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AFL Member Expresses Worry About Women in Industry (1897)

Toward the end of the nineteenth century, many Americans worried about the social and economic consequences of the visibly growing numbers of women employed in U.S. factories. The American Federationist, a publication of the American Federation of Labor, published articles about union issues and working conditions. In this article, originally titled "Women as Breadwinners: the Error of the Age," AFL member Edward O’Donnell described the impact he believed women's industrial work would have on families and the broader society.

The invasion of the crafts by women has been developing for years amid irritation and injury to the workman. The right of the woman to win honest bread is accorded on all sides, but with craftsmen it is an open question whether this manifestation is of a healthy social growth or not. 

The rapid displacement of men by women in the factory and workshop has to be met sooner or later, and the question is forcing itself upon the leaders and thinkers among the labor organizations of the land.....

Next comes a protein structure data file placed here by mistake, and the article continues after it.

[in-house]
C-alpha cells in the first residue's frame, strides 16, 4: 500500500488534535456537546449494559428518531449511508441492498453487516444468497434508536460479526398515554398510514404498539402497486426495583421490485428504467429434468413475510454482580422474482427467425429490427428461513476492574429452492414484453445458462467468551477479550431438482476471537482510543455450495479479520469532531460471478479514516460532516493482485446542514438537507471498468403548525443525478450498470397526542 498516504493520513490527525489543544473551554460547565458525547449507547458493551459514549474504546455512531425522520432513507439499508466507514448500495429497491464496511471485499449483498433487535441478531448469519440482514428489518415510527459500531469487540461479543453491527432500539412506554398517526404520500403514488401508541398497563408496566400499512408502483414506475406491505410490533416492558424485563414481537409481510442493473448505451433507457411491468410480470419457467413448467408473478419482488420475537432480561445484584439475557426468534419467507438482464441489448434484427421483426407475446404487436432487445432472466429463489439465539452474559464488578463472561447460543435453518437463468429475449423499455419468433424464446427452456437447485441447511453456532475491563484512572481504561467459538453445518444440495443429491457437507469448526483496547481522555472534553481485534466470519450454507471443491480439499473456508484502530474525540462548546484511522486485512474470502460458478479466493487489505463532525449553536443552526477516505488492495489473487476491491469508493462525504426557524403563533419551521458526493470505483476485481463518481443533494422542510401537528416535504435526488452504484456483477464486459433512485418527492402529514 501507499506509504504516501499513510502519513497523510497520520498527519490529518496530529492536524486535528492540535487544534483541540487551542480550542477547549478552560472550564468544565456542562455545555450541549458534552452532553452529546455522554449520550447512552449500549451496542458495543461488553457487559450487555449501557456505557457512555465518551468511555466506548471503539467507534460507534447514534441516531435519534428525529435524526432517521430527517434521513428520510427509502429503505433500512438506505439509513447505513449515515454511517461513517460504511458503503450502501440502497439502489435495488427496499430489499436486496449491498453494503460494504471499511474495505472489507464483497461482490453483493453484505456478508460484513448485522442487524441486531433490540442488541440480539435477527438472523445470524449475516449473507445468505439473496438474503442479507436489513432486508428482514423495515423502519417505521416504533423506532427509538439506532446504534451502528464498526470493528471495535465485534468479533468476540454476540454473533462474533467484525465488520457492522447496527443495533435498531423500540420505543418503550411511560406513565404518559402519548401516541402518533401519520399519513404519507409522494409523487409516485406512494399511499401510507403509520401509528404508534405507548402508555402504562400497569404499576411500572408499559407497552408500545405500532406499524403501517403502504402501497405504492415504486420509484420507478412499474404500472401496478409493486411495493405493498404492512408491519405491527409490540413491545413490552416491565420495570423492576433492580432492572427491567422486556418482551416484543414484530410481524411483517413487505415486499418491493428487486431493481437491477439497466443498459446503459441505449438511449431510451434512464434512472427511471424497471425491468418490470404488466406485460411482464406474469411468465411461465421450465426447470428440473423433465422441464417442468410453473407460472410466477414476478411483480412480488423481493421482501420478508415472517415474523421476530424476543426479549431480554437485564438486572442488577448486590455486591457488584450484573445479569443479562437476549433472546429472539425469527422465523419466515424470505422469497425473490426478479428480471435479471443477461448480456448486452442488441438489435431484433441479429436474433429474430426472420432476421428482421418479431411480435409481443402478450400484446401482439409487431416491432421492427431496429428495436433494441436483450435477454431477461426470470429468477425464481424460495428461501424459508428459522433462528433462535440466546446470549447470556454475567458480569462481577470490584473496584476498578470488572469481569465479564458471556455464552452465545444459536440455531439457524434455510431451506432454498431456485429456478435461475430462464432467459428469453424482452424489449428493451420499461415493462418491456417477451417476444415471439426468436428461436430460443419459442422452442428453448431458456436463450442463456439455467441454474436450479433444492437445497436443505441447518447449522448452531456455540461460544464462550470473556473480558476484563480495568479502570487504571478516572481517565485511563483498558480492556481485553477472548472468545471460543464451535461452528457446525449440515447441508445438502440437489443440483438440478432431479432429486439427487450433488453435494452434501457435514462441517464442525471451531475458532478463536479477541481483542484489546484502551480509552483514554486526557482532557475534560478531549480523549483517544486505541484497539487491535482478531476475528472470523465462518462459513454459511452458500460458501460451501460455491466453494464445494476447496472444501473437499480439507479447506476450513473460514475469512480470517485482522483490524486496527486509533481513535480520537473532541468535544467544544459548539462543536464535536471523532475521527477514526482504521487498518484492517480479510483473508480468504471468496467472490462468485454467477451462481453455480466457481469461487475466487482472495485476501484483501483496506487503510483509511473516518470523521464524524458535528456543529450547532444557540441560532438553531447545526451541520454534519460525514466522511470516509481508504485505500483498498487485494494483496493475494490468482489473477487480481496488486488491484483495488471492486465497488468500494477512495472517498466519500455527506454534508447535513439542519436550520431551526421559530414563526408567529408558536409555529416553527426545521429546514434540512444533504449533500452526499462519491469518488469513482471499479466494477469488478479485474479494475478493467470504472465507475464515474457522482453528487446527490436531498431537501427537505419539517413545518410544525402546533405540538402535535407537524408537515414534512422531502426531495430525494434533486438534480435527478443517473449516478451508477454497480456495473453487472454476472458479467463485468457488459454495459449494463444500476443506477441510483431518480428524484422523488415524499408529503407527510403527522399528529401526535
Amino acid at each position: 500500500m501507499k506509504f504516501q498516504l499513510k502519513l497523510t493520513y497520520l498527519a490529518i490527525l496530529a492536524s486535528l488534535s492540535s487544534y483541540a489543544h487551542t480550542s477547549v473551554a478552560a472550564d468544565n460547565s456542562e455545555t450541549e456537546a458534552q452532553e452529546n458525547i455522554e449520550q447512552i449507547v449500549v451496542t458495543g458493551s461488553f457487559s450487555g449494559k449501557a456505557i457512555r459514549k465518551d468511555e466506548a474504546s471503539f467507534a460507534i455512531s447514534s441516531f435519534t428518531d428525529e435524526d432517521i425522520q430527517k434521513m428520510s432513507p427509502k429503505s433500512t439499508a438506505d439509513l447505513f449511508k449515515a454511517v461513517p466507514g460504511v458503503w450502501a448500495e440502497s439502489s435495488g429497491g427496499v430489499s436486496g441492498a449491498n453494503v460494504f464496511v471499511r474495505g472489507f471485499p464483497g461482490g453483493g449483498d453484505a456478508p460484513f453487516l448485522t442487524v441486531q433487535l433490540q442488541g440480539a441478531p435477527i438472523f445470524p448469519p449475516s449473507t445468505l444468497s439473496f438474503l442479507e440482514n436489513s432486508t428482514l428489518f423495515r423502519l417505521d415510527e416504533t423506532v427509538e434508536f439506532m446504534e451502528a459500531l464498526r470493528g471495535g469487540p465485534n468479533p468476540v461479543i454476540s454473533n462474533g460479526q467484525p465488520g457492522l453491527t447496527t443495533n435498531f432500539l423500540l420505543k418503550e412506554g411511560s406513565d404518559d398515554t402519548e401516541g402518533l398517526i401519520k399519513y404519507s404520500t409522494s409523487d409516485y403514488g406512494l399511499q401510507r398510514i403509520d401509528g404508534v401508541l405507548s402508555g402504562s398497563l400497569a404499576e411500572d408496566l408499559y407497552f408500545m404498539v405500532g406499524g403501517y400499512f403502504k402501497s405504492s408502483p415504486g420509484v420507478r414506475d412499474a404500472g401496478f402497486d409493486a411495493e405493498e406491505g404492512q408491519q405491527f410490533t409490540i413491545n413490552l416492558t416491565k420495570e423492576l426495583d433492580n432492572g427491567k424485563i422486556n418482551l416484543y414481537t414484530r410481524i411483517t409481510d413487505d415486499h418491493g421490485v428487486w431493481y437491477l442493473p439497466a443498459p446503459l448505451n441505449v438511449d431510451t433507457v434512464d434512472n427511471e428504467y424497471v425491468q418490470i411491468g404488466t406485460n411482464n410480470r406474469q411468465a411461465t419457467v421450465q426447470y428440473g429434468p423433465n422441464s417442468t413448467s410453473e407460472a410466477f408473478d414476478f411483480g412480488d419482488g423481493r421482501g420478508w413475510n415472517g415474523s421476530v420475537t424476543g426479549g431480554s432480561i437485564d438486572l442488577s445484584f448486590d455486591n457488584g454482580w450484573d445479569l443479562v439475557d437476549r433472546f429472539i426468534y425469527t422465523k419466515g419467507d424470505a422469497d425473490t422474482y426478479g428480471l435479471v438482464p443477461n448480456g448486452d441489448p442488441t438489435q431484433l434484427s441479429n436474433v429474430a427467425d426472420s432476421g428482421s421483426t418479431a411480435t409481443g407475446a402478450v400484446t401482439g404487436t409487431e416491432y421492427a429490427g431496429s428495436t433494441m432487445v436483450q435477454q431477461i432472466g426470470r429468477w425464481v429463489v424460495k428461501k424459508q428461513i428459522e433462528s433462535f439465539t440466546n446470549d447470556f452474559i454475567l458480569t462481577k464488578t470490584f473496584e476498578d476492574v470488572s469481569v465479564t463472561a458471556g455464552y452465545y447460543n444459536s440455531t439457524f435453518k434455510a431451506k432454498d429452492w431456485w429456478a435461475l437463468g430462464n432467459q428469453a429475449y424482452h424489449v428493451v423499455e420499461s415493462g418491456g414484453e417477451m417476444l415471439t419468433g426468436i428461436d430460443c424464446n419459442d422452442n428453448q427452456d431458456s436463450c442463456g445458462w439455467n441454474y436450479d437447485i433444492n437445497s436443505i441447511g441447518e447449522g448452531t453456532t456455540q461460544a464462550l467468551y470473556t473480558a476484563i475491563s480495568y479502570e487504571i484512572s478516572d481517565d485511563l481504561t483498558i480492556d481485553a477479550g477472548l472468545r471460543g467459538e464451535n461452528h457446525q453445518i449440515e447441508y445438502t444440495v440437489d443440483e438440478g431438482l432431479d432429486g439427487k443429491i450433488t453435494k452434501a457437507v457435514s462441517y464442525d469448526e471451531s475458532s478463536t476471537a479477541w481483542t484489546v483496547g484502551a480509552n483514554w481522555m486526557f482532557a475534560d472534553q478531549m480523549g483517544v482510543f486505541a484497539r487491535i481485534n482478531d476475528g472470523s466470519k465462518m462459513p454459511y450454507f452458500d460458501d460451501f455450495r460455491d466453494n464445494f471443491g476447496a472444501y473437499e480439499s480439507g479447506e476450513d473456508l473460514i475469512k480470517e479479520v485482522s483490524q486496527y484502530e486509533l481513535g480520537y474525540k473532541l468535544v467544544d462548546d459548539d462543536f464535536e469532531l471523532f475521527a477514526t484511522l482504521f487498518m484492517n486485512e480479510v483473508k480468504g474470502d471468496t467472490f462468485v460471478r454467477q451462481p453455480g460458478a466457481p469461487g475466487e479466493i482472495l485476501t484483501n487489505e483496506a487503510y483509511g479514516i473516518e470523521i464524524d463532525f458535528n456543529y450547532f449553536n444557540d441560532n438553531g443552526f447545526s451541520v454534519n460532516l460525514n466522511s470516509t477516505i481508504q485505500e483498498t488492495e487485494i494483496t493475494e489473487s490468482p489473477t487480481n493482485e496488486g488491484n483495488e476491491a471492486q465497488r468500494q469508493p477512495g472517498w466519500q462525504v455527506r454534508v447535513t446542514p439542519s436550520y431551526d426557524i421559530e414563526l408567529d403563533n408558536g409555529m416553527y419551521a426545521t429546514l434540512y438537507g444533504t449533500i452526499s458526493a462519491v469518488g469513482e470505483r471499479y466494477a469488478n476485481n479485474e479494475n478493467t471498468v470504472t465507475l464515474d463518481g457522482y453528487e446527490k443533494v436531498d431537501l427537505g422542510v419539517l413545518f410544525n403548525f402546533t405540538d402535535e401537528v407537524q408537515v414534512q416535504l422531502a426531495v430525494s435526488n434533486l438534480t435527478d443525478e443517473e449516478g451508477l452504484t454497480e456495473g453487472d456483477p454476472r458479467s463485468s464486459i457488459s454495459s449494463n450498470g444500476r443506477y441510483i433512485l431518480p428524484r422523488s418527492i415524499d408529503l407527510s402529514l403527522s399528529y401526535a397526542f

The growing demand for female labor is not founded upon philanthropy, as those who encourage it would have sentimentalists believe; it does not spring from the milk of human kindness. It is an insidious assault upon the home; it is the knife of the assassin, aimed at the family circle--the divine injunction. It debars the man through financial embarrassment from family responsibility, and physically, mentally and socially excludes the woman equally from nature's dearest impulse. Is this the demand of civilized progress; is it the desire of Christian dogma?...

Capital thrives not upon the peaceful, united, contended family circle; rather are its palaces, pleasures and vices fostered and increased upon the disruption, ruin or abolition of the home, because with its decay and ever glaring privation, manhood loses its dignity, its backbone, its aspirations...

The wholesale employment of women in the various handicrafts must gradually unsex them, as it most assuredly is demoralizing them, or stripping them of that modest demeanor that lends a charm to their kind, while it numerically strengthens the multitudinous army of loafers, paupers, tramps and policement, for no man who desires honest employment, and can secure it, cares to throw his life away upon such a wretched occupation as the latter. 

The employment of women in the mechanical departments is encouraged because of its cheapness and easy manipulation, regardless of the consequent perils; and for no other reason. The generous sentiment enveloping this inducement is of criminal design, since it comes from a thirst to build riches upon the dismemberment of the family or the hearthstone cruelly dishonored...

Source |
Item Type | Newspaper/Magazine
Cite This document | “AFL Member Expresses Worry About Women in Industry (1897) ,” SHEC: Resources for Teachers, accessed December 4, 2023,

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